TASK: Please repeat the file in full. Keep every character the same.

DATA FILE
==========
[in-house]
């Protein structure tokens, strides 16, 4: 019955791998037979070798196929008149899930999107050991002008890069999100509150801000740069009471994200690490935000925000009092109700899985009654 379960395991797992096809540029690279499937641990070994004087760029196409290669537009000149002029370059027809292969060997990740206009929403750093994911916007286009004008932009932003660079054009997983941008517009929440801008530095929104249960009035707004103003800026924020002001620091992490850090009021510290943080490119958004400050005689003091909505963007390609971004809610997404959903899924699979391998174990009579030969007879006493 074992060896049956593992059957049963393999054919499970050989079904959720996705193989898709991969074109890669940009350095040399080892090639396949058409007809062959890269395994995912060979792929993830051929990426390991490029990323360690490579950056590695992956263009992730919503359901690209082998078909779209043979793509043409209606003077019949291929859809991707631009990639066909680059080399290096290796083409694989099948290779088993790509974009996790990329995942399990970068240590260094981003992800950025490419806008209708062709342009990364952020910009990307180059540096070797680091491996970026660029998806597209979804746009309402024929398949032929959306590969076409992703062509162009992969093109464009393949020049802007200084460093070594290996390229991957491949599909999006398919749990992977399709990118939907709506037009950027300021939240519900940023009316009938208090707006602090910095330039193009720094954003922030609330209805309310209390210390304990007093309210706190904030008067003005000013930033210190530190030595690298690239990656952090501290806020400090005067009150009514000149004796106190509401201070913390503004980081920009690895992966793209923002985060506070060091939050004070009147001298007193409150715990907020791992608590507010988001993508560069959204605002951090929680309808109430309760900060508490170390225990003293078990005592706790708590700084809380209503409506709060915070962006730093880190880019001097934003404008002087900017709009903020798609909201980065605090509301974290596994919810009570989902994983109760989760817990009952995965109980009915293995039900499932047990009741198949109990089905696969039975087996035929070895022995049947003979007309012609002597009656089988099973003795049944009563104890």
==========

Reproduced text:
[in-house]
């Protein structure tokens, strides 16, 4: 019955791998037979070798196929008149899930999107050991002008890069999100509150801000740069009471994200690490935000925000009092109700899985009654 379960395991797992096809540029690279499937641990070994004087760029196409290669537009000149002029370059027809292969060997990740206009929403750093994911916007286009004008932009932003660079054009997983941008517009929440801008530095929104249960009035707004103003800026924020002001620091992490850090009021510290943080490119958004400050005689003091909505963007390609971004809610997404959903899924699979391998174990009579030969007879006493 074992060896049956593992059957049963393999054919499970050989079904959720996705193989898709991969074109890669940009350095040399080892090639396949058409007809062959890269395994995912060979792929993830051929990426390991490029990323360690490579950056590695992956263009992730919503359901690209082998078909779209043979793509043409209606003077019949291929859809991707631009990639066909680059080399290096290796083409694989099948290779088993790509974009996790990329995942399990970068240590260094981003992800950025490419806008209708062709342009990364952020910009990307180059540096070797680091491996970026660029998806597209979804746009309402024929398949032929959306590969076409992703062509162009992969093109464009393949020049802007200084460093070594290996390229991957491949599909999006398919749990992977399709990118939907709506037009950027300021939240519900940023009316009938208090707006602090910095330039193009720094954003922030609330209805309310209390210390304990007093309210706190904030008067003005000013930033210190530190030595690298690239990656952090501290806020400090005067009150009514000149004796106190509401201070913390503004980081920009690895992966793209923002985060506070060091939050004070009147001298007193409150715990907020791992608590507010988001993508560069959204605002951090929680309808109430309760900060508490170390225990003293078990005592706790708590700084809380209503409506709060915070962006730093880190880019001097934003404008002087900017709009903020798609909201980065605090509301974290596994919810009570989902994983109760989760817990009952995965109980009915293995039900499932047990009741198949109990089905696969039975087996035929070895022995049947003979007309012609002597009656089988099973003795049944009563104890």